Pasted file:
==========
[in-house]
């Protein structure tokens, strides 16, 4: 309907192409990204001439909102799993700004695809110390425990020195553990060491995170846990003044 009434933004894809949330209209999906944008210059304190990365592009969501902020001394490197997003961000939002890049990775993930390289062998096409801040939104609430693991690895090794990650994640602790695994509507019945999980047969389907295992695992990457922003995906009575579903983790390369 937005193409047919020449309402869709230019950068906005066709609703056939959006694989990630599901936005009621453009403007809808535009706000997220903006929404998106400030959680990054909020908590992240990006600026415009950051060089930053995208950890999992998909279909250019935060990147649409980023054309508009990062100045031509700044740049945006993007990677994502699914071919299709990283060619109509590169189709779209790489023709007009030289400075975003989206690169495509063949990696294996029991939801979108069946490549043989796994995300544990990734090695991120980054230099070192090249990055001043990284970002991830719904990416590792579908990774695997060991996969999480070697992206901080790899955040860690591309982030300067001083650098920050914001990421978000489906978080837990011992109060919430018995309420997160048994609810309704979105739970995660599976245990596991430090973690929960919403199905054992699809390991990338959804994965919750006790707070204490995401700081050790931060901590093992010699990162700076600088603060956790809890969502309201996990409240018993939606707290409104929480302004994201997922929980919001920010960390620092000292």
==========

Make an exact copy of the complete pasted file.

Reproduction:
[in-house]
């Protein structure tokens, strides 16, 4: 309907192409990204001439909102799993700004695809110390425990020195553990060491995170846990003044 009434933004894809949330209209999906944008210059304190990365592009969501902020001394490197997003961000939002890049990775993930390289062998096409801040939104609430693991690895090794990650994640602790695994509507019945999980047969389907295992695992990457922003995906009575579903983790390369 937005193409047919020449309402869709230019950068906005066709609703056939959006694989990630599901936005009621453009403007809808535009706000997220903006929404998106400030959680990054909020908590992240990006600026415009950051060089930053995208950890999992998909279909250019935060990147649409980023054309508009990062100045031509700044740049945006993007990677994502699914071919299709990283060619109509590169189709779209790489023709007009030289400075975003989206690169495509063949990696294996029991939801979108069946490549043989796994995300544990990734090695991120980054230099070192090249990055001043990284970002991830719904990416590792579908990774695997060991996969999480070697992206901080790899955040860690591309982030300067001083650098920050914001990421978000489906978080837990011992109060919430018995309420997160048994609810309704979105739970995660599976245990596991430090973690929960919403199905054992699809390991990338959804994965919750006790707070204490995401700081050790931060901590093992010699990162700076600088603060956790809890969502309201996990409240018993939606707290409104929480302004994201997922929980919001920010960390620092000292």